Sometimes it can feel like we’re the only one who’s grappling with this thing called life. We convince ourselves that no-one else lies awake at night wondering how we got it so wrong when others seem to effortlessly get it so right. As a psychologist, I have had the privilege of hearing thousands of stories from people just like you and I, which has confirmed to me that regardless of age, gender, socio-economic status, profession, education, or even smoking hot good looks, no-one has all the answers, and we all feel rudderless sometimes.
Talking to a third-party professional can help us glean new insights, garner support, gain a fresh perspective, learn new strategies, and ultimately help move us towards desired change. Even when we are blessed with a full and supportive social network, a professional perspective can shed new light.
Whether you’re seeking help for the very universal struggles and challenges associated with relationships, parenting, career, mental health, separation, infidelity, family estrangement, job loss or change, or general feelings of stuck-ness, take heed that there’s a good match out there for you.
But just like dating, there may be some false starts before finding a therapist that feels like a good fit.
A 2014 study from the Australian Institute of Health and Welfare found that 54 per cent of people with mental illness do not access any treatment; and couples wait an average of 6 unhappy years before seeking relationship help.a 2014 study from the Australian Institute of Health and Welfare found that 54 per cent of people with mental illness do not access any treatment; and couples wait an average of 6 unhappy years before seeking relationship help. Sabina Read
Let’s start with the easy stuff. It’s important to minimise barriers to therapy so when the going gets tough the tough can keep going. Location, fee structure including Medicare or private health rebates, and availability/after-hours options are all worth considering. In 2016/2017, more than 2.4 million Aussies used a Mental Health Care Plan to subsidise at least some of their therapy sessions.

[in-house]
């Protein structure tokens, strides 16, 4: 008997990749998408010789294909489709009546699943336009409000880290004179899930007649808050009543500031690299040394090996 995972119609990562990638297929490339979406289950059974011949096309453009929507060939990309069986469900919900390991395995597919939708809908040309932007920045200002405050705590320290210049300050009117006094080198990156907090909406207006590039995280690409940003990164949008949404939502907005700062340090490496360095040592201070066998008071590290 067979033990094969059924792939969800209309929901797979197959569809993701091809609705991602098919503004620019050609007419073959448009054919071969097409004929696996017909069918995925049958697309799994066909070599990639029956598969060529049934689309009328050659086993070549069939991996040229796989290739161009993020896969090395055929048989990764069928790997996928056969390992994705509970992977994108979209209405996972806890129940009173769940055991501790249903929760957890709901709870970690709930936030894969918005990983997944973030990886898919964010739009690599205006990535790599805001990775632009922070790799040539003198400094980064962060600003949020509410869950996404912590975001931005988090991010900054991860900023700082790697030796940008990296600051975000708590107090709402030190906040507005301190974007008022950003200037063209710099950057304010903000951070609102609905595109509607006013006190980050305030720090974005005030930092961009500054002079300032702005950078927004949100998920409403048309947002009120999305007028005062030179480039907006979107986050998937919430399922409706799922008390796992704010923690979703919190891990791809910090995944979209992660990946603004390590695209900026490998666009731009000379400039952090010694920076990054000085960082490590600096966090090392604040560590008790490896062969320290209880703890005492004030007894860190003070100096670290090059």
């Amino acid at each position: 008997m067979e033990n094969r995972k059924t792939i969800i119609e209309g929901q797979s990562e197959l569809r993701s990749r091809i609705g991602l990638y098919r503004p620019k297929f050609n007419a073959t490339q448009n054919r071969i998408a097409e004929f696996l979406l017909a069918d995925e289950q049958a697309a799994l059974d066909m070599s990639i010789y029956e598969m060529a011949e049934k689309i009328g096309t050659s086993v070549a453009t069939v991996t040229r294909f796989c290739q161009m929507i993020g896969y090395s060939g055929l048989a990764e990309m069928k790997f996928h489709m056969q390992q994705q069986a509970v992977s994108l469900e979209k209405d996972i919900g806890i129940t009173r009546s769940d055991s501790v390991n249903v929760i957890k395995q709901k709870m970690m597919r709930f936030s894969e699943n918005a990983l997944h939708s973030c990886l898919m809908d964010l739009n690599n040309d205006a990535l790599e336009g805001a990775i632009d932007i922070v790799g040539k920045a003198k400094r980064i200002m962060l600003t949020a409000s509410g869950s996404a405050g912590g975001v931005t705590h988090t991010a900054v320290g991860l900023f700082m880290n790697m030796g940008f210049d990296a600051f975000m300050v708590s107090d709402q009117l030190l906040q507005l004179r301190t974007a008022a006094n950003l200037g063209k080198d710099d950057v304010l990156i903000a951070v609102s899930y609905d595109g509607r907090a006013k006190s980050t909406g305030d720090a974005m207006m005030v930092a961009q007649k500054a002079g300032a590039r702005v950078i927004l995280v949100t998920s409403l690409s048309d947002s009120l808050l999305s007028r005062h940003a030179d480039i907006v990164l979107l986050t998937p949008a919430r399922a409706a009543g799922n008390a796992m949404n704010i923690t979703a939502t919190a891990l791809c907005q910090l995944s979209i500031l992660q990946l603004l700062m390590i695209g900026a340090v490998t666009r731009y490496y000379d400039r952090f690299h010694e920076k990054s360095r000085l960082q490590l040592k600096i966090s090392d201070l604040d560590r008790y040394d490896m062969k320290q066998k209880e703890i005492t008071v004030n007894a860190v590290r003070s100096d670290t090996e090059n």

However, a 2014 study from the Australian Institute of Health and Welfare found that 54 per cent of people with mental illness do not access any treatment; and couples wait an average of 6 unhappy years before seeking relationship help.
Not all psychologists are trained in the same areas of expertise or therapeutic modalities so it’s necessary to ensure not only do they hold appropriate registration and qualifications, but also that they have current knowledge in the issues you are seeking help for.
Your GP and the Australian Psychological Society’s Find a Psychologist service are both excellent places to start your search.
This is a useful step for both parties to address any concerns or questions, ensuring increased odds of a good match being made. Clients can help refine the process by clarifying what they hope the outcome of therapy will be. In addition to discussing the issue at hand, I often ask new clients “what would different look like” and with regards to seeking therapy, “why now?”
Once you’ve found a potential professional that feels like a good partnership, don’t expect rainbows and unicorns, or even someone who agrees with everything you’re saying. Therapy can be uncomfortable and challenging at times, but should always feel respectful, non-judgmental, supportive, and collaborative.
Sabina Read is a Melbourne psychologist who works with organisations, groups, individuals, couples and families on relationships, well-being, stress, mental health, career development, leadership, change, life transitions, job loss, and parenting. She is passionate about normalising the universality of the human experience, believing that we all have more in common than we often realise.
Sabina is also available for virtual programs via webinar & live stream. To engage Sabina for your next event get in touch.
This article was first published in the Sydney Morning Herald on 23 August, 2019.